The Isaac Boyer redware sugar bowl we will be selling as part of our November 3rd stoneware and redware auction was of a mysterious origin until very recently. (Click here to read our catalog description of this piece.) It seemed to belong to Pennsylvania or elsewhere nearby, but as is always frustrating, Boyer did not bother to state where he was making his “Sager Bole”–and we could not be sure. We received an email from a kind individual who informed us that an Isaac Boyer was a potter in Vernon, Van Buren County, Iowa, beginning around the end of the 1850’s. Digging deeper into this, we found that that Isaac Boyer was born in 1828 in Pennsylvania–making the bowl (dated 1848) a product of a twenty-year-old, and one who very well may have yet resided in his home state at the time of its manufacture. That this is the same Isaac Boyer is a fact basically beyond question, and it seems that, after evaluating the evidence, his bowl was in fact a product of the redware center of Adams County, PA.
While I could provide a detailed run-down of the various census and other records that help flesh out Boyer’s life, the following paragraphs taken from a 1977 genealogy book basically do better than I could with only dry census data. While there is certainly a chance that some of this is at least slightly inaccurate, this is a remarkably detailed narrative of the life of a man who, when still apparently an apprentice, threw a pot that still interests us 150+ years later:
Isaac [Boyer] was the son of Martin Sr. and Hoover Boyer, and was [born December 5, 1828] in Adams County, Pa. … [His parents] lived and died [there]. [The] family used to go to Chesapeake Bay to gather shellfish. The father [died] in 1853 and the mother [circa] 1860, and the family drifted westward. [Note: I believe the correct date for the father’s death is 1833.] Isaac’s brother, Jacob, was the first to come to Iowa. He came with [two associates], bringing a load of liquor on a flatboat to New Orleans, then up the Mississippi and the Des Moines River to Farmington. He was in Indianapolis … from 1832-1842, and when he came to Iowa purchased 160 [acres] of land in … Henry Twp. of Van Buren County … . He married … and remained on the farm where [he and his wife] reared five children. … Isaac, the younger brother, had lived with a cousin, John Boyer, until he was 18 years old. He was then bound out for three years to learn the pottery trade. It was difficult to make a choice between pottery and carpentry, but his aversion to climbing on buildings caused him to complete the pottery apprenticeship. Training completed, he traveled from his Pennsylvania home with a wagon train bound for northern Illinois. He came on a steamboat down the Mississipi to Keokuk, and up the Des Moines River to Vernon [Van Buren County, Iowa], where his brother, Jacob, lived just west of the settlement. He obtained work at the Vernon pottery shop.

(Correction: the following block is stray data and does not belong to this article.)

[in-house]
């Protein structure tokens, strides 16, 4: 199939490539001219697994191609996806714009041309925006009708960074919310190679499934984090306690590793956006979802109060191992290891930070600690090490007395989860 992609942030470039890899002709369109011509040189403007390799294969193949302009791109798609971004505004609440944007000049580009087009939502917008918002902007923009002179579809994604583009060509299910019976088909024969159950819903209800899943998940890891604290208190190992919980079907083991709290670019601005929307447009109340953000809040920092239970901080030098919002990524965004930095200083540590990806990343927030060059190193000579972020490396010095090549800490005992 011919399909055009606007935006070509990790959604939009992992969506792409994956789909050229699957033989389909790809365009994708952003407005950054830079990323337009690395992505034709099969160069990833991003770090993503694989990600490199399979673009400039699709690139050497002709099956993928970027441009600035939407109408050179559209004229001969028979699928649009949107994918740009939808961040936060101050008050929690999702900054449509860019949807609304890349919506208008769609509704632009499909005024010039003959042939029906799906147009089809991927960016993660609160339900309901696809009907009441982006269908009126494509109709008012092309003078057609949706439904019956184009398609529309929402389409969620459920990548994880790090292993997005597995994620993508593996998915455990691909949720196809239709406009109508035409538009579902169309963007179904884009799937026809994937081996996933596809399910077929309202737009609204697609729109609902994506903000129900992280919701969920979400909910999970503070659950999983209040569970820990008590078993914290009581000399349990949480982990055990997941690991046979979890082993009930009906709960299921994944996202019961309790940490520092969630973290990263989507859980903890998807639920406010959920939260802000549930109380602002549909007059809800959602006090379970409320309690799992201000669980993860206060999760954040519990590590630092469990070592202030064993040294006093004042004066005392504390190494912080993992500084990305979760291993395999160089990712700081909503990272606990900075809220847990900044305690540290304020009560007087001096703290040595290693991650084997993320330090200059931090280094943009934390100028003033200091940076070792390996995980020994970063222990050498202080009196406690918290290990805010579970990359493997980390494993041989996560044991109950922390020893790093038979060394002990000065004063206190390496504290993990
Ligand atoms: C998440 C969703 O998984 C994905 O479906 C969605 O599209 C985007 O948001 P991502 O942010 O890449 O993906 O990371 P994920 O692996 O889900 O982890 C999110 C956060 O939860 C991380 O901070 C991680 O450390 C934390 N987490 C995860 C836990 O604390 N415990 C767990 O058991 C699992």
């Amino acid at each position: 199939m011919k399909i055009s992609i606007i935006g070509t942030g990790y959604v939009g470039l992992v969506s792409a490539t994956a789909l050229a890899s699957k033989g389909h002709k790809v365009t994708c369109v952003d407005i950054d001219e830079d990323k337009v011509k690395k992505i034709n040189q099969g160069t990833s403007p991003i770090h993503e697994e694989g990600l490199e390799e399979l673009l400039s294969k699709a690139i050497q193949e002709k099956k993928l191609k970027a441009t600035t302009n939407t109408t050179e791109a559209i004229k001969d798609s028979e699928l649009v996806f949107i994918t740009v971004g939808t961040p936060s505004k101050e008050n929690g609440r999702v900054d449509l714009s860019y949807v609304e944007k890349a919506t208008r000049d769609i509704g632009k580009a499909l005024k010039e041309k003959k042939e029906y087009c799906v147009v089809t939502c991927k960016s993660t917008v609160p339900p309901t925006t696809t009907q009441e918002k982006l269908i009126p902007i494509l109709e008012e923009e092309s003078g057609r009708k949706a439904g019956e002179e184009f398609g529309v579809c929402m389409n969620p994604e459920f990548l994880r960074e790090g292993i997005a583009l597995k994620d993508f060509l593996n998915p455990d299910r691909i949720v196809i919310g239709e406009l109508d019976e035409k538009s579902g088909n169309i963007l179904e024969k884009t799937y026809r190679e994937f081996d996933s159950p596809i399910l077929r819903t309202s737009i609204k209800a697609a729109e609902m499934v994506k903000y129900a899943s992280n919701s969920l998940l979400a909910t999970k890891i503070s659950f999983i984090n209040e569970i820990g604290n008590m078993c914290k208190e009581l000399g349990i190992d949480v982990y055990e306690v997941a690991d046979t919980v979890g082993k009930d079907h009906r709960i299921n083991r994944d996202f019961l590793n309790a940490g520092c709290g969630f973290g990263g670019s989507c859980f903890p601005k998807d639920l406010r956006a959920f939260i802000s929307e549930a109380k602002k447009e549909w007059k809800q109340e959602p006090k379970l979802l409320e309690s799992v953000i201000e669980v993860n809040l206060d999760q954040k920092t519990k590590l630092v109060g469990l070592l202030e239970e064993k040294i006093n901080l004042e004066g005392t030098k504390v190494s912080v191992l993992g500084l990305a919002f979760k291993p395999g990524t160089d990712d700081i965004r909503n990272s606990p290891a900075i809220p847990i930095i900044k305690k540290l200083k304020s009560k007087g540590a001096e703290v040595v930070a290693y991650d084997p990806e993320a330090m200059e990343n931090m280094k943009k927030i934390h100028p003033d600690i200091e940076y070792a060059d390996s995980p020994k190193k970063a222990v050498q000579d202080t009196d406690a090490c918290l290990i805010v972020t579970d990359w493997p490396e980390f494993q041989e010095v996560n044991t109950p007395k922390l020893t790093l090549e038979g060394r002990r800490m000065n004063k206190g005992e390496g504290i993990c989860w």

[Isaac married his wife, Sydney Harryman, on October 27, 1853 at her home in Van Buren County.] [The couple] lived in Vernon until 1839 [Note: this should read 1859, I believe–certainly not 1839] and [Isaac] continued to work in the pottery shop. He then bought a farm three miles west of Vernon … to which they moved. … In 1864 they bought the Harryman family farm from the heirs. They remained on the farm until 1893 when they moved to Keosauqua where he [died January 23, 1903].
(The above comes from Elijah Harryman … by Ethel Irene Harryman, 1977.)
Boyer’s bowl, then, would have been made while he was a couple of years into his apprenticeship in Adams County. Almost all of the records I have seen for Boyer list him as a “farmer,” and this was quite common for American redware potters–a subject I take up in an article I wrote last year about Philip Sipe of Lewisberry, Pennsylvania. Notice also that Boyer’s life is quite similar to that of Pennsylvania potter Adam Ownhouse, who crafted the outstanding redware inkstand we sold in March 2011 (and also a bird whistle in the collection of the Met, I recently learned)–and then, too, left for Iowa.
Boyer’s “Sager Bowl” stands as a remarkable example to which we can attach rare biographical data–and one that, unlike the many anonymous pots of people we will likely never identify as anything more than “farmers,” we can now firmly attribute as a rare signed example of beloved Adams County, Pennsylvania, redware.
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